Monday, May 26, 2008

Landscape - Some Beneficial Beetles

Everyone is aware that lady beetles are beneficial as they are a great aphid predator. However, there are other beneficial beetles in the landscape. The following is an article on the subject.

Ground beetles (family Carabidae) are important predators that can be found in most gardens and home grounds. They may be the most numerous predatory insect around the home. They vary in size from less than ¼" to over 1½" long. Adult ground beetles run quickly when disturbed, but they rarely fly.

The adults of most ground beetles are dark brown or black, shiny, and somewhat flattened, with slender legs for running. A few are iridescent blue or green. They are commonly found under leaves or debris, in cracks in the soil, or running along the ground (but not often in bright sunlight). Some species also climb into trees, shrubs, and crop plants looking for prey. They may wander indoors at ground-level entry areas.

Adult ground beetles are fierce predators that chew up their prey with large, sharp mouthparts. Common prey include caterpillars, grubs and adults of other beetles, fly maggots and pupae, earthworms, and other small soil dwellers. They can consume their body weight in food daily.

Firefly larvae feed primarily on snails and slugs. Like the more familiar adults, they are mainly nocturnal in habit. They prefer moist habitats, such as under boards, decaying vegetation and beneath bark. Closely related glowworms (larvae and the adult female are luminescent) occur in more wooded areas and feed primarily on millipedes and soft-bodied insects under decaying tree bark.

Soldier beetles resemble fireflies – their larvae are predacious (as are fireflies), but compared to fireflies, adults and larvae are more active during the day. Acommonly are seen on flowers, and larvae prefer the "old field" habitat. Click beetles are another familiar adult beetle. The larvae of some click beetle speciefeed on insects in dark, secluded environments.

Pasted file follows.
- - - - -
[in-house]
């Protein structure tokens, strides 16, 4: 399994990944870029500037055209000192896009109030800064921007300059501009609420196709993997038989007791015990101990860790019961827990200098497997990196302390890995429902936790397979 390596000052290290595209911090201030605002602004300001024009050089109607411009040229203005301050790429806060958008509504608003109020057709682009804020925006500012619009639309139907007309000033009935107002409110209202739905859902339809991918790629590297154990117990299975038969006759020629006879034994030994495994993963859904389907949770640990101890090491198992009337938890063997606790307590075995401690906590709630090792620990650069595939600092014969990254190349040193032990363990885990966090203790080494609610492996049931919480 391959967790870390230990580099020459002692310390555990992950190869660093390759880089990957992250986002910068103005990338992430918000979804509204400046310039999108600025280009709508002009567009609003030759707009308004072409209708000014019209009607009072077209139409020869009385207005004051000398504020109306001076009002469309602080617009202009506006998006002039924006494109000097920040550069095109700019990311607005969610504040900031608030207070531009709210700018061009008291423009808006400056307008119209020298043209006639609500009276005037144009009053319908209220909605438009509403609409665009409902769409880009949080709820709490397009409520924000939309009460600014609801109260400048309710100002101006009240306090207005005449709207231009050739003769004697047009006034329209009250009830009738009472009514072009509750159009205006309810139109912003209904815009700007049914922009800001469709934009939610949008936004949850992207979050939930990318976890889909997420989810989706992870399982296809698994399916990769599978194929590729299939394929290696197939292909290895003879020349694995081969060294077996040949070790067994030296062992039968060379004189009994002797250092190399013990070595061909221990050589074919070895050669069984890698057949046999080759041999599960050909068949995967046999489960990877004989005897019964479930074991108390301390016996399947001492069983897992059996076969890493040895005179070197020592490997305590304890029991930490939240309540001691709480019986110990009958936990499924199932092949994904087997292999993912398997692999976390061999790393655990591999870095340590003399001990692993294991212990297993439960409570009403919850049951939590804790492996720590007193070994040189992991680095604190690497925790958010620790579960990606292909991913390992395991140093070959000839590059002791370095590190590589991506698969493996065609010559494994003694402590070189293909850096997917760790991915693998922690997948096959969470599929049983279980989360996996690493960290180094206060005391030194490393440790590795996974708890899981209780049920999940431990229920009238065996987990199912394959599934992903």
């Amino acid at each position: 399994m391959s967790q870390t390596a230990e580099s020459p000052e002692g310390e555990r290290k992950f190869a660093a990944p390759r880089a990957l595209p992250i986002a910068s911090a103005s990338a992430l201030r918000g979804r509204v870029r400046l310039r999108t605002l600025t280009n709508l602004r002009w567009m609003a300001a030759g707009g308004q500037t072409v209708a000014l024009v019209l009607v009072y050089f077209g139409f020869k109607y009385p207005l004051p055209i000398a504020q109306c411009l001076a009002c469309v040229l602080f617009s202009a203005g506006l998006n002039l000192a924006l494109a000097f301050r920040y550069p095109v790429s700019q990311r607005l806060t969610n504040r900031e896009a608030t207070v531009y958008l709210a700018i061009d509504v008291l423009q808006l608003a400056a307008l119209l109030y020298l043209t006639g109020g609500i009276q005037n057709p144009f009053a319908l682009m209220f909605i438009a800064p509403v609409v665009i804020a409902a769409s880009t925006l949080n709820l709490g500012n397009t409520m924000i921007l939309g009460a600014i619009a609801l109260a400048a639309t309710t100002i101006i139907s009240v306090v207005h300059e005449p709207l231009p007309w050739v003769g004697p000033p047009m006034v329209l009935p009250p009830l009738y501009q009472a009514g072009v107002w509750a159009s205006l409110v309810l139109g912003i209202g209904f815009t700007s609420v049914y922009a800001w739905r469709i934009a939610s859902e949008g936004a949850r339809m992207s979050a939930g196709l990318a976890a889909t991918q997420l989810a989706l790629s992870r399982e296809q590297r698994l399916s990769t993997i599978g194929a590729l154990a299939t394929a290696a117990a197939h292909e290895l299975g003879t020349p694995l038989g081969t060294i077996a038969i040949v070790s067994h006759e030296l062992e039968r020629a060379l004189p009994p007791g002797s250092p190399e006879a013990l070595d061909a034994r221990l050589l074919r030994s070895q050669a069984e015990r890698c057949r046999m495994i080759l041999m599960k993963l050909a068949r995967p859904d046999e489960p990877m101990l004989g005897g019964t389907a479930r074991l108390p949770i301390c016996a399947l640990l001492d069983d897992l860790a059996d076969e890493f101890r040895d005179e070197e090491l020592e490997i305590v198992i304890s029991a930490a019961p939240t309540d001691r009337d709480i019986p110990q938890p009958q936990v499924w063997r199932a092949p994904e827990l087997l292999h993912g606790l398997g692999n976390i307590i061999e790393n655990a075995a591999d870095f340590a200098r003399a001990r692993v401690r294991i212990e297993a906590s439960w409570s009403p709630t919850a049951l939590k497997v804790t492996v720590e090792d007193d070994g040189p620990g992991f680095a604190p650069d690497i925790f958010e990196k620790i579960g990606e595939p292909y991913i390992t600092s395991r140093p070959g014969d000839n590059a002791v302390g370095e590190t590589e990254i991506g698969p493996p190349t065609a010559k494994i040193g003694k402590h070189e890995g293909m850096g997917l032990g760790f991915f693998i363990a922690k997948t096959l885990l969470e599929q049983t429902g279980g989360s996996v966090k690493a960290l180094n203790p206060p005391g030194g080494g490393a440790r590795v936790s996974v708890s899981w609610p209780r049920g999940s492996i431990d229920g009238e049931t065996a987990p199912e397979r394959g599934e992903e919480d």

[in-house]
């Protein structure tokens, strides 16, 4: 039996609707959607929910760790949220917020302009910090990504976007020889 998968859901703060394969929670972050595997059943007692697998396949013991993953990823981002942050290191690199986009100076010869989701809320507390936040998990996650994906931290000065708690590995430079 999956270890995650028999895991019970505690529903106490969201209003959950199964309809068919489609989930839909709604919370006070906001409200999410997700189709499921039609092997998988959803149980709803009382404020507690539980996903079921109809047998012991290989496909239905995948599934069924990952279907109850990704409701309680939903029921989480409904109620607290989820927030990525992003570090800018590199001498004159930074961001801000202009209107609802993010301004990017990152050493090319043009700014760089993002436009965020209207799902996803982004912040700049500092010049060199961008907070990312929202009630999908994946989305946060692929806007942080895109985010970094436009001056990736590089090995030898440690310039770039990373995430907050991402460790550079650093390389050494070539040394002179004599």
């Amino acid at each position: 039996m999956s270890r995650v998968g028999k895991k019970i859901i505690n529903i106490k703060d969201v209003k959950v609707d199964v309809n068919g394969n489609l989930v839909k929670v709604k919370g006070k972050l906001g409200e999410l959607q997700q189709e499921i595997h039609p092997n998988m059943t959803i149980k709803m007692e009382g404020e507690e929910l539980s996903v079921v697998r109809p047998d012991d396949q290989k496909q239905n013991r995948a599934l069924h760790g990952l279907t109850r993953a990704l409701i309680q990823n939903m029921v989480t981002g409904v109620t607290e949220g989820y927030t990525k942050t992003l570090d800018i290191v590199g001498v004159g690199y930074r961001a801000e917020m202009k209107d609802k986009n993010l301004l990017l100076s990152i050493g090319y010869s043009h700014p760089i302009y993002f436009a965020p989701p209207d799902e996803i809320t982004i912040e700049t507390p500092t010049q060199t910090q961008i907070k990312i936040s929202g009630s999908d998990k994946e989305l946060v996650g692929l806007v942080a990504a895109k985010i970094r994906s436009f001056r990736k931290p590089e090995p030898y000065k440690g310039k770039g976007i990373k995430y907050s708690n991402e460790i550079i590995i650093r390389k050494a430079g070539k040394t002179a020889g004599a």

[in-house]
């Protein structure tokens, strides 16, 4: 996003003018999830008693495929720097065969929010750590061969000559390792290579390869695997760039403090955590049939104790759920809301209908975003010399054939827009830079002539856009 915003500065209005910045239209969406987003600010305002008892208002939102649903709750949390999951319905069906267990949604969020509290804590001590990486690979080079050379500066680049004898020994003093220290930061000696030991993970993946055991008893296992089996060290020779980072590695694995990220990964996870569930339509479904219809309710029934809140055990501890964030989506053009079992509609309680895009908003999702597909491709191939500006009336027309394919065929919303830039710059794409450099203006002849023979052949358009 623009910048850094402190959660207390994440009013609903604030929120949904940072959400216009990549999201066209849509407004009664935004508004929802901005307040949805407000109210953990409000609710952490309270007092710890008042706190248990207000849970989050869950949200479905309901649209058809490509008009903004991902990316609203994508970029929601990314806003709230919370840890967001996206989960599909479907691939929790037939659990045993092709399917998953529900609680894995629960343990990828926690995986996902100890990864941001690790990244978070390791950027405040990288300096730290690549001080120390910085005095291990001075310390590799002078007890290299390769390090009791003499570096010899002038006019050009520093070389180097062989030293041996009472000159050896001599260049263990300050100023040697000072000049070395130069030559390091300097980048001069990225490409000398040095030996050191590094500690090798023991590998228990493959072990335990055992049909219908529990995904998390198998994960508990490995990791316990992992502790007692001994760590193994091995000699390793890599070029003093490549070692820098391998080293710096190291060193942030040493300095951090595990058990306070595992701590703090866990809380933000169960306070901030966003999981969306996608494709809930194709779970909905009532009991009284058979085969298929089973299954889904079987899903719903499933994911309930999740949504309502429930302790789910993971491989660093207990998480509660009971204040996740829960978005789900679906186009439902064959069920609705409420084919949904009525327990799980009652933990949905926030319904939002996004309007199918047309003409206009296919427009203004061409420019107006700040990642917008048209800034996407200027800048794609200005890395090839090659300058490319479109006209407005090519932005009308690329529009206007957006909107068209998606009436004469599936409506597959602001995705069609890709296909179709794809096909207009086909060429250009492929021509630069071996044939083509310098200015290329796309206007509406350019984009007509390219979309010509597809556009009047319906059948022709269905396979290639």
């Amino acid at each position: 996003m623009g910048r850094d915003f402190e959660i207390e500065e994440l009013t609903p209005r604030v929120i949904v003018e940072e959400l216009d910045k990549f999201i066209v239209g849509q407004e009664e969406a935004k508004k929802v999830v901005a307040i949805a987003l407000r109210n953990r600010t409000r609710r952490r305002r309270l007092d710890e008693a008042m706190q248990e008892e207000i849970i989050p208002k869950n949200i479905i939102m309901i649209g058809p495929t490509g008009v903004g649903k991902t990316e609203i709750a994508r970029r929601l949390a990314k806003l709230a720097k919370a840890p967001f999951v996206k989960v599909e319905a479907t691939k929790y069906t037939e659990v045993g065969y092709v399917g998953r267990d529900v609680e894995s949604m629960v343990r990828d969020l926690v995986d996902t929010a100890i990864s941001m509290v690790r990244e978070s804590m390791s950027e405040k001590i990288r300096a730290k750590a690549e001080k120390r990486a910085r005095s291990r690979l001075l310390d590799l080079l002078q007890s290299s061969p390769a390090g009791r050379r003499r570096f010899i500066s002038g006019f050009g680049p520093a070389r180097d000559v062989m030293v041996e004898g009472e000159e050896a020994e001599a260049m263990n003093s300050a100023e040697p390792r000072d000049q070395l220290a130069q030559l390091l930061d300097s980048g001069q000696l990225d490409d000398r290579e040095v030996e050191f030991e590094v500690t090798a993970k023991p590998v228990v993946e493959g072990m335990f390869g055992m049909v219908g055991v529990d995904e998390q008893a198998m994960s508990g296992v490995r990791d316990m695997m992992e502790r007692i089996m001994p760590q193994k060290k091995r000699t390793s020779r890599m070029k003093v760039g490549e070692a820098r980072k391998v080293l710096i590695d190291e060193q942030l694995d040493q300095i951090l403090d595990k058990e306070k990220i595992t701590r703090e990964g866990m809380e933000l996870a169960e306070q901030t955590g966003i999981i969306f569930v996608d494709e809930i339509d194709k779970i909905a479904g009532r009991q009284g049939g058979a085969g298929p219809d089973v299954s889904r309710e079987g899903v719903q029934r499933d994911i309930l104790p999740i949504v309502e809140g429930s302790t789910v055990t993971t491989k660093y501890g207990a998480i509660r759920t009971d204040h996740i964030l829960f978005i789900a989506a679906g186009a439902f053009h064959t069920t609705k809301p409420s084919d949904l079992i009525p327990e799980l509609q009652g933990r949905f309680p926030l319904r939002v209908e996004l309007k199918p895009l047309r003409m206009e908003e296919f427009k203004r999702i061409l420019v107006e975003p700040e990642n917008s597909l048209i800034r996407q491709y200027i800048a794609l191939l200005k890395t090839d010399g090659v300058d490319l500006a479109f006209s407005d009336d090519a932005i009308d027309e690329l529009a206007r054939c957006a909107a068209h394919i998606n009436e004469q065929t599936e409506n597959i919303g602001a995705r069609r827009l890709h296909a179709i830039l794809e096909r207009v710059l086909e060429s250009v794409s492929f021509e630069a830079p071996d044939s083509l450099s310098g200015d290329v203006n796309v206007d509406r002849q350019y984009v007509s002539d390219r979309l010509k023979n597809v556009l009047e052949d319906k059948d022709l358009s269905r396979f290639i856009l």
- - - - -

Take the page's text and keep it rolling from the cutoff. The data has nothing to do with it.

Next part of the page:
The family Staphylinidae, or rove beetles, with about 2,900 species, is the largest family of North American beetles. Most species are small and seldom seen. Although common, the group as a whole is not well studied. Some species are predaceous as in adults and larval stages; the larvae of other species are parasitoids and others are scavengers.

Adult rove beetles are generally less than ¾ inch long. They are recognized by their slender, usually black or brown bodies and shortened front wings (elytra) that may look like pads on the abdomen. When disturbed rove beetle adults have the distinctive behavior of curling the tip of the abdomen upwards. Adults are usually strong fliers despite the shortened forewings (hindwings are normal sized). The mobile larvae of nonparasitic rove beetles may be distinctly segmented.

Most rove beetles are found in association with soil or decaying organic matter. They may be seen under debris or rocks, in compost piles or crawling on plants. They are frequently found in soils when in home gardens. Adults will visit flowers to feed on pollen.

Predaceous rove beetles, depending on the species, feed on eggs and larvae of mites, insect eggs or small soil insects. Some feed on the eggs and maggots of flies. A few species found in vegetation feed on many types of small insects and mites.

Information from Dewey Caron, Extension Entomologist, UD.

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